It’s easy to characterize it as just another of history’s darkest days and think it was somehow different, or to relegate it in the national consciousness to the emotional and psychological status of the dust of the ancients. Some of us can’t.
If you’ve ever been to Pearl Harbor and seen the drops of fuel oil still rising to the surface from the battleship Arizona, it is as if the hundreds entombed there are reaching out to us, asking “Why?”
An entire fleet went to the bottom on that December 7th, 72 years ago today. The Arizona was one of only two ships not raised after the attack. When she exploded, her hull was shattered and her crew was killed.
Any day that memorializes warfare is tough for peace advocates. It’s tougher for those who lost and sacrificed, and for their loved ones.
Ironically, it is the damaged veterans of Iraq and Afghanistan, two unpopular wars, and not the veterans of World War II, who have finally earned a plethora of help and services for their service.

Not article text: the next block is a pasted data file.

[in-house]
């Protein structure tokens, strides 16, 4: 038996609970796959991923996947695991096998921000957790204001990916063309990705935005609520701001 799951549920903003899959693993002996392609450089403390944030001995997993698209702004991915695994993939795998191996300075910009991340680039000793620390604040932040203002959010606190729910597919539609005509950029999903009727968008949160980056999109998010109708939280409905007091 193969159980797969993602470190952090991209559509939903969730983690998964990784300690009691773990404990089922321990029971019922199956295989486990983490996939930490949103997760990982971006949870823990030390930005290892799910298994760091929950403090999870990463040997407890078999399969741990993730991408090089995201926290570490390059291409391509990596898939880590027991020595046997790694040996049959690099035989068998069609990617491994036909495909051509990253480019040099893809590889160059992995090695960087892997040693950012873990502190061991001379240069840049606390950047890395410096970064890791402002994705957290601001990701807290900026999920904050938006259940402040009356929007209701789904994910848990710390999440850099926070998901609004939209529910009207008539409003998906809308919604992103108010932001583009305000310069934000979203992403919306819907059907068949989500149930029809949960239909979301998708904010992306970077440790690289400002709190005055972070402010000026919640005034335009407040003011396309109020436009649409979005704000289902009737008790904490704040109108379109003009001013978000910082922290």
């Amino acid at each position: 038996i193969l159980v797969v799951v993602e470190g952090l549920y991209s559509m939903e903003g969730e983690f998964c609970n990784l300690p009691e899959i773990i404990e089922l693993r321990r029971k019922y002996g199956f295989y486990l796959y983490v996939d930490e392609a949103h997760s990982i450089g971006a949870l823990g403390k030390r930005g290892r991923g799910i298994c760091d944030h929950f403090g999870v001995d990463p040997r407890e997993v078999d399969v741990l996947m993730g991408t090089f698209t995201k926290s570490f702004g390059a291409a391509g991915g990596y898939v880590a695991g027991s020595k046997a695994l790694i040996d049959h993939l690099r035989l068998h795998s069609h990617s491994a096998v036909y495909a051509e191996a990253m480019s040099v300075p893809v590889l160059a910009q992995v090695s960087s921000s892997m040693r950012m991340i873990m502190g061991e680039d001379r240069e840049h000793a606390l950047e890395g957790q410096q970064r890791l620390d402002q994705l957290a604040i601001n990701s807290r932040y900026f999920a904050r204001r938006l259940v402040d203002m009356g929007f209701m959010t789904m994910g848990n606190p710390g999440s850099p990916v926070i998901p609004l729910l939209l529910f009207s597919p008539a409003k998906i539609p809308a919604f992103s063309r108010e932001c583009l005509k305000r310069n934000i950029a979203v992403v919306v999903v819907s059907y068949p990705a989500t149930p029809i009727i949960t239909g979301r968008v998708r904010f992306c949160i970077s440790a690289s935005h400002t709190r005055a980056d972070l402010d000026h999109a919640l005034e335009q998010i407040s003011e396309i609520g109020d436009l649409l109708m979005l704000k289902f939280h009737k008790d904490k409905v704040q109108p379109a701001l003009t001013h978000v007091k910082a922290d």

Not even all World War II veterans have received their due, emotionally, financially, or in expressions of our gratitude. Those who served in the Merchant Marine are still waiting for basic veterans benefits, despite the fact they suffered casualty rates — combat deaths — on par with the crews of the B-17s.
So, on this day, December 7th, let us remember all of them, and seek to learn whatever elusive lessons we have missed to guarantee all humanity that no other young people will lie beneath the ocean in an exploded ship, or be pulverized inside an exploded building, or be left in a remote jungle, or lie in a pool of blood in a rocky desert.
Remember Pearl Harbor.